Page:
Last spring feels like quite a while ago, when I (and we) were all wondering about our food supplies running out, rediscovering things in our jumbled pantries and packed-to-the-gills freezers, and also being a lot more conscious of food waste. On the other hand, it’s hard to use everything up. But I did my best.
I’m the kind of person who finds a 1-inch (3cm) cube of pesto lurking in the back of the freezer, then goes out and spend time at the market shopping for the vegetables, then comes home to wash and chop them up, while the beans are soaking to make soupe au pistou. Then I realize I forgot to buy more basil because I only have a little cube of pesto (or more accurately, pistou) and it’s not enough, so I head back out to buy more basil, cooling my heels in line behind madame, who is requesting that the vendor show her each oignon and carotte for careful examination before she buys it. When all is said and done, and the soup has been served that evening, I find myself with a little bit of leftover pesto when all is said and done, which goes back into the freezer. And the cycle begins again.
It’s a noble cause to use everything you can. Every peach pit can be used to flavor ice cream or liqueur, every orange peel can be candied, and every radish leaf can be the soup du jour. Sometimes people tell me they freeze things like fruit slices, cakes, tarts, whey, bones, and what-have-you, and I’m insanely jealous of their copious freezer space. Mine is always packed. There were some brief moments during the lockdown where there was some space in mine, as I rifled through it to valiantly use things up. But now I can barely shut the door again.
Romain’s parents were very frugal and if you have older parents, or grandparents, they’re often especially frugal with food, attributing their thrift to the war…which ended in 1945, seventy-five years ago. I remember my grandmother didn’t ever want to throw anything away and once I decided to do something about it and went on a tear, cleaning out her kitchen cabinets, and she was reluctant to let me toss out the bulging cans of vegetables that were in the back, that still had the 21¢ price stickers on them, hand-stamped in purple ink, if you’re old enough to remember those.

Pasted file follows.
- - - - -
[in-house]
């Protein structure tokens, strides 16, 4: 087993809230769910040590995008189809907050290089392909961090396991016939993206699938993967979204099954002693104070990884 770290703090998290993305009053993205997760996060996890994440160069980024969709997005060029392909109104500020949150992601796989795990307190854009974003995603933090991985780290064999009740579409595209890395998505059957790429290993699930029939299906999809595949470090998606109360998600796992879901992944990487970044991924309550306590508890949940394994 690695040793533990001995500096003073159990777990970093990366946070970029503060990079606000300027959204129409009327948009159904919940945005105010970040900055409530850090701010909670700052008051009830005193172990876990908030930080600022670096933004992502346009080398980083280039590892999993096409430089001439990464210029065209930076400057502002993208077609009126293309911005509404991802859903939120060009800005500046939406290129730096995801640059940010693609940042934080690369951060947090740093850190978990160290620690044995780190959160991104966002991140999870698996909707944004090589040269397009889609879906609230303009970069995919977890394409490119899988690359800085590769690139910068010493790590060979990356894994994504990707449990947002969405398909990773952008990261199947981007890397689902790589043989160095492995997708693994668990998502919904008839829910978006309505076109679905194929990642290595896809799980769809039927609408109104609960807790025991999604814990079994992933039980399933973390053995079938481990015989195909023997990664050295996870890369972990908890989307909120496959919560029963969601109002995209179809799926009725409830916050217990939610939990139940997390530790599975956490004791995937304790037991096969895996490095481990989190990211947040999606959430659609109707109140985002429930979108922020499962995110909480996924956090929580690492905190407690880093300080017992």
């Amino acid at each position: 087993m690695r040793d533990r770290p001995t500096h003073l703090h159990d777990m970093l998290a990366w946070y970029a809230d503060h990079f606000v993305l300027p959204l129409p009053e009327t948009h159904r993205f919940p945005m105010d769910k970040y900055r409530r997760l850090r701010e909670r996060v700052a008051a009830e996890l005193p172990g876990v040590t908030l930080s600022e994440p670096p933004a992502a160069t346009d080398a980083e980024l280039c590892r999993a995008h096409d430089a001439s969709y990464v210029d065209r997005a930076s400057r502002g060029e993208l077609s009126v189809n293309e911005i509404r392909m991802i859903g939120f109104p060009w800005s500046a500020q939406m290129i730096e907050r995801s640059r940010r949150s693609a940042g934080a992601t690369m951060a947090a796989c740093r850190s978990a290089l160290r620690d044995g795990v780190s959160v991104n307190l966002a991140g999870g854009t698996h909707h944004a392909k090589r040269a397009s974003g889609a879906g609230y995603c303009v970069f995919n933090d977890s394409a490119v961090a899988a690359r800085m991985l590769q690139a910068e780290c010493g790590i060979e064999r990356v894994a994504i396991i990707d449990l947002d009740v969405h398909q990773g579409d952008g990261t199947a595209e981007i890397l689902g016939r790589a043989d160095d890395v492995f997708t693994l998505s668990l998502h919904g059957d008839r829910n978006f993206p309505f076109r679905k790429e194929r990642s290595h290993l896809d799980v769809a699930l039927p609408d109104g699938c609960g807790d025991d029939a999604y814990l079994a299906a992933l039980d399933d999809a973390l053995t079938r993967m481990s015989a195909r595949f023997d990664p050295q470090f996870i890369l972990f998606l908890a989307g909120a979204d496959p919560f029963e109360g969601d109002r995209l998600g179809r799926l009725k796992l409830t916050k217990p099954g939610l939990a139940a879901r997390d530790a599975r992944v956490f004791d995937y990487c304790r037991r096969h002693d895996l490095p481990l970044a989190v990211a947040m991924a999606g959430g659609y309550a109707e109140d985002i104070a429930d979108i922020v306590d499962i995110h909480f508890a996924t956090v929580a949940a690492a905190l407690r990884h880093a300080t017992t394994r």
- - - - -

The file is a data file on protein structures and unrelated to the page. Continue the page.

I think about her, and Romain’s parents, every time I chop off and toss radish leaves, which are always sold attached to the radishes in France. I buy at least three bunches of radishes a week (we are both major radish-eaters) and I already have three or four full-time jobs, so can’t add ‘radish leaf-processor’ to my CV or resumé, but when the leaves are organic and I have the time, I do like to use them.
This pesto is so simple to make that you don’t have to worry about spending the afternoon making it, or cleaning up afterward. I use a food processor but you can use a blender instead. (Unlike basil leaves, radish leaves are quite firm so a mortar and pestle would require a lot more muscle.) Just add everything to the machine, and blitz away. Within a few minutes, you’ll have a beautiful jar of bright-green radish leaf pesto, which is great spread on crackers or toasts for an appetizer, or tossed with noodles and vegetables, like peas, broccoli, or green beans, for a vibrant bowl of pasta. But if you can’t use it right away, yes, it can be frozen…if you have the space.
Radish Leaf Pesto
- 8 cups (140g) loosely packed radish leaves, preferably organic (well-washed)
- 2-3 medium cloves of garlic, peeled and sliced
- 1/4 cup (60ml) extra-virgin olive oil, plus 1-2 tablespoons, or more, if necessary
- 1/2 cup (45g) grated Parmesan cheese
- 1/3 cup (30g) whole almonds, unroasted, coarsely chopped, or 3 tablespoons untoasted pine nuts (30g)
- 3/4 teaspoon salt
- Coarsely chop the radish leaves and put them in the bowl of a food processor along with the garlic, 1/4 cup of olive oil, Parmesan, almonds or pinenuts, and salt.
- Pulse the ingredients in the food processor, stopping to scrape down the sides, if necessary, until the ingredients come together in a cohesive paste. If needed, add 1 or 2 tablespoons or more olive oil, unless it's a smooth, moist paste.